Campaigns seek to turn out supporters, but court controversy

© Arthur White-Crummey/Daily Herald Jennifer Klein, Charles Mike and Francis Daniels went to Josh Morrow's pancake breakfast and rode to the polls in a black stretch limousine

Some candidates are offering rides to get their supporters to the polls, with one ferrying voters in a stretch limousine

With the election a week away, candidates are preparing to get their voters to the polls. The four mayoral candidates are sending out mailers, using social media or phoning supporters to remind them of the big day on October 26.

But one strategy has stoked controversy.

The Controverted Municipal Elections Act prohibits candidates from offering “money or valuable consideration” to induce voters to turn out. It also bans candidates from hiring “horses, teams, carriages or other vehicles for the purpose of conveying voters to or from the polls.”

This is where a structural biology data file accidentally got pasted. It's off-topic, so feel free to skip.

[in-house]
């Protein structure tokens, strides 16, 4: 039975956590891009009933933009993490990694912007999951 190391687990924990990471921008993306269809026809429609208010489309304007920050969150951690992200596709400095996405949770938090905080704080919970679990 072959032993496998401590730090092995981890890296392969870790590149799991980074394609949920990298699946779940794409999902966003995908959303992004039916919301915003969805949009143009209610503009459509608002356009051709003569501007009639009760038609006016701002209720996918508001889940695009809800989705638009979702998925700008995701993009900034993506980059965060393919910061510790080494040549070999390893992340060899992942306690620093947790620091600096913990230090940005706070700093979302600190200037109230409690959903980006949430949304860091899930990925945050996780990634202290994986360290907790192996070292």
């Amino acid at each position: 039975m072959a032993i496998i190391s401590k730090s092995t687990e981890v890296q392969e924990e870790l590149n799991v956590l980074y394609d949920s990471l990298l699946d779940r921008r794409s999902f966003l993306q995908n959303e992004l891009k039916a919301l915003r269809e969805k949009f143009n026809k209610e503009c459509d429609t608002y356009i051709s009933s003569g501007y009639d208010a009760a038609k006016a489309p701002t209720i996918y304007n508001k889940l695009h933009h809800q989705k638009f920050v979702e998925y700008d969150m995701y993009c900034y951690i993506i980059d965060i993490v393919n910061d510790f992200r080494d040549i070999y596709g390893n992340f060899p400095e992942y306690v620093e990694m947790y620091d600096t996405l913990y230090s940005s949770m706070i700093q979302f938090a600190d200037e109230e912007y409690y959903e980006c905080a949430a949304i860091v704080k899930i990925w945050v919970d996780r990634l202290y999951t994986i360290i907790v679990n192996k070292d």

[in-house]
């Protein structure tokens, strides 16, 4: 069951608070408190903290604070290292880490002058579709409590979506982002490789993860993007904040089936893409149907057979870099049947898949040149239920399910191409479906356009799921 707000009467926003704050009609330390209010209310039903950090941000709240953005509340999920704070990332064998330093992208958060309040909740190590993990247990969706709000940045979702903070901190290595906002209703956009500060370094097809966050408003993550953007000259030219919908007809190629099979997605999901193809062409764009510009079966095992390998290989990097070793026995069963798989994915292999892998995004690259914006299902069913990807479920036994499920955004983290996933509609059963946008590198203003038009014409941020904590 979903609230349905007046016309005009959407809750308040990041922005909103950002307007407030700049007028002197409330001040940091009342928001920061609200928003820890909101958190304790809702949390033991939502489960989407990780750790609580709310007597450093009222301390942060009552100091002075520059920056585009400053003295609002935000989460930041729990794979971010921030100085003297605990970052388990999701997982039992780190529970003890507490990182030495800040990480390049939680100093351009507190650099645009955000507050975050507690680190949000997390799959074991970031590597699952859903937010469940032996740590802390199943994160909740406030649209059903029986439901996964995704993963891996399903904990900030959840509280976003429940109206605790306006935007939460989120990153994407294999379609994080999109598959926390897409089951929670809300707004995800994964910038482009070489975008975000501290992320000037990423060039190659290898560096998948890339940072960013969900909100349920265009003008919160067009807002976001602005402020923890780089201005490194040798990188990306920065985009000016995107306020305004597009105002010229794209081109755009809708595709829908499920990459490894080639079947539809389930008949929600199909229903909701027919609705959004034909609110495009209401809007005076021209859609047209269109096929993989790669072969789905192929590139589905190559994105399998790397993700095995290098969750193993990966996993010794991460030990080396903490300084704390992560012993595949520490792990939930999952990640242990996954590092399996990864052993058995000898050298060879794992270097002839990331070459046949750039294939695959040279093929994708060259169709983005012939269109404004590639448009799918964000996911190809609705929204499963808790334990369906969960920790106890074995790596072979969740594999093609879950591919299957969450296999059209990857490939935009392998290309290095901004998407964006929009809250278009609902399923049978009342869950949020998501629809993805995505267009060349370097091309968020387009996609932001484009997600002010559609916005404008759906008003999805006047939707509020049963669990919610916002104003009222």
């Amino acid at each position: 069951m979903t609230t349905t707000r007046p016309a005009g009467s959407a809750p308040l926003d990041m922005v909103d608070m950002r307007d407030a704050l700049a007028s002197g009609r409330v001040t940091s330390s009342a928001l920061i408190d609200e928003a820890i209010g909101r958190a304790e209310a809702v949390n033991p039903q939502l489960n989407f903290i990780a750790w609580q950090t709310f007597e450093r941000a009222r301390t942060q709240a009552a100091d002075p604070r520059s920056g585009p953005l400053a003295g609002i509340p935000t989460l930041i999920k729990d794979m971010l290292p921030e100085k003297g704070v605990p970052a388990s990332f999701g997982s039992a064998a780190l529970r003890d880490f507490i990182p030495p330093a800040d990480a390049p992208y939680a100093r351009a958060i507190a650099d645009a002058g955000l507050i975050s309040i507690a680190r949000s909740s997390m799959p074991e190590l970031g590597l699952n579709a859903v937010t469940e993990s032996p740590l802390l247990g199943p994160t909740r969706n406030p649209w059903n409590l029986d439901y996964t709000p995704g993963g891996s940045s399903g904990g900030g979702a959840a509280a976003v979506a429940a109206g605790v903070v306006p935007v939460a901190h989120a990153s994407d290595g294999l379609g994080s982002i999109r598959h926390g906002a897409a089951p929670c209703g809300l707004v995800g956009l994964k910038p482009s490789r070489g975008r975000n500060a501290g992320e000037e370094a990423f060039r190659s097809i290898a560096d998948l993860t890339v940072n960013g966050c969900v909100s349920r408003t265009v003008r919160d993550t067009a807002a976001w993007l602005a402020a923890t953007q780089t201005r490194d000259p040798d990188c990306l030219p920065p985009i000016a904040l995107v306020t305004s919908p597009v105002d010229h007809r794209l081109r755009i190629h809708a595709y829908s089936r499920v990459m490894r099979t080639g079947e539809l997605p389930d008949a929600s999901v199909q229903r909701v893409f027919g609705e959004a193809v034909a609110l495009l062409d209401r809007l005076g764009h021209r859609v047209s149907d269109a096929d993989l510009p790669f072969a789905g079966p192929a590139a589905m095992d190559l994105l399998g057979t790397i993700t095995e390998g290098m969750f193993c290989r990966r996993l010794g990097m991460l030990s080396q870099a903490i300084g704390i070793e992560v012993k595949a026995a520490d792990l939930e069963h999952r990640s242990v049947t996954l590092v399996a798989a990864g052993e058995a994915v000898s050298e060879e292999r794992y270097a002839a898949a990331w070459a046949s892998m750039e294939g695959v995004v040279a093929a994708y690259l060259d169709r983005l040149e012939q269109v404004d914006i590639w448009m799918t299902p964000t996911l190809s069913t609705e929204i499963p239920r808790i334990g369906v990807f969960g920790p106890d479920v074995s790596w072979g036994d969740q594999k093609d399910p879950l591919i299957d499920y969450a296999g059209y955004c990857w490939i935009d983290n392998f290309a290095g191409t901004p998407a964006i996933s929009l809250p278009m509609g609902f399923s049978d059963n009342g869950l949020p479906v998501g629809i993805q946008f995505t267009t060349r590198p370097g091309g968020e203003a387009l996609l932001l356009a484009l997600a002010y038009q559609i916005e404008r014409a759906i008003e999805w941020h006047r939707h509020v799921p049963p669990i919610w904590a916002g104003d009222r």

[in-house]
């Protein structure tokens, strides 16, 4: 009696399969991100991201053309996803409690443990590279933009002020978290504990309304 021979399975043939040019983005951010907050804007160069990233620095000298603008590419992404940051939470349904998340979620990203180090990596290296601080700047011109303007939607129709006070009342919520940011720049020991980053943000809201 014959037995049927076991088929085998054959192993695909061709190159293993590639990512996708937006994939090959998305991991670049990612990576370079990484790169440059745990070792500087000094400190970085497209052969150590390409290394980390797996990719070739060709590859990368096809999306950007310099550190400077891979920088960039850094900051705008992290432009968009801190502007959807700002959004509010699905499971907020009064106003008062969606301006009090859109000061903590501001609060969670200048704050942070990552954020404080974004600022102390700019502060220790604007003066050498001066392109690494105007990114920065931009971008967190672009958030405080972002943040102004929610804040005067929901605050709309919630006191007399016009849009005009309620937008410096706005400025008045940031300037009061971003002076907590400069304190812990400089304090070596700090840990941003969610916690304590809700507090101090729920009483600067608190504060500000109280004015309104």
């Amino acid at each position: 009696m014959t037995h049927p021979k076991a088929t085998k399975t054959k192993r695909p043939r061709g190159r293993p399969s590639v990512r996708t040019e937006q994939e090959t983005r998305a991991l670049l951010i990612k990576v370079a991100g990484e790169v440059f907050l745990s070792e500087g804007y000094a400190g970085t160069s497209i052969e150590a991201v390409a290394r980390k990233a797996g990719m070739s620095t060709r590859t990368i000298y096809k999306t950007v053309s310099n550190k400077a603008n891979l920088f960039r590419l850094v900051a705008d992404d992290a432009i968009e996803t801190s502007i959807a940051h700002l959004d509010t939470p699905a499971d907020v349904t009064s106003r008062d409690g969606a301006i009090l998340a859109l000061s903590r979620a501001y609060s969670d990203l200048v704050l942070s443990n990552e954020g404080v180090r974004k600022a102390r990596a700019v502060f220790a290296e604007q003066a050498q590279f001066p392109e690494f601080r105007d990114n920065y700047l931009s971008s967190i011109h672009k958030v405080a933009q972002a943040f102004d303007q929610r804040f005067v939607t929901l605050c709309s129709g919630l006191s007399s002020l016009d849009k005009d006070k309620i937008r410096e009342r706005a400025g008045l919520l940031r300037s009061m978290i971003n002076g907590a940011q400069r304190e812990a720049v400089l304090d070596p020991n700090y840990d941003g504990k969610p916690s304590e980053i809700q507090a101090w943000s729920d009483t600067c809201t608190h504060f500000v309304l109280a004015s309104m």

That’s considered bribery, and can get an elected candidate thrown out of office and fined.

Three candidates have been driving voters to advance polling. Greg Dionne has been using his personal vehicle, while Conrad Burns posted on Facebook that a friend would help drive supporters to advance polls on October 12.

In those two cases, the candidates were not, apparently, “hiring” vehicles. Nor does a ride in a personal vehicle appear to amount to “valuable consideration.”

Josh Morrow is running a somewhat more luxurious get-out-the-vote campaign. On October 15, he held a pancake breakfast in the West Flat. Afterwards, he shuttled voters to advance polling in a black stretch limousine.

Francis Daniels, Charles Mike and Jennifer Klein got a ride in that limo. All three said they voted for Morrow.

“We just thought it was a breakfast,” Daniels said. “He sat down with us maybe five minutes and said, ‘do you guys need a ride?’”

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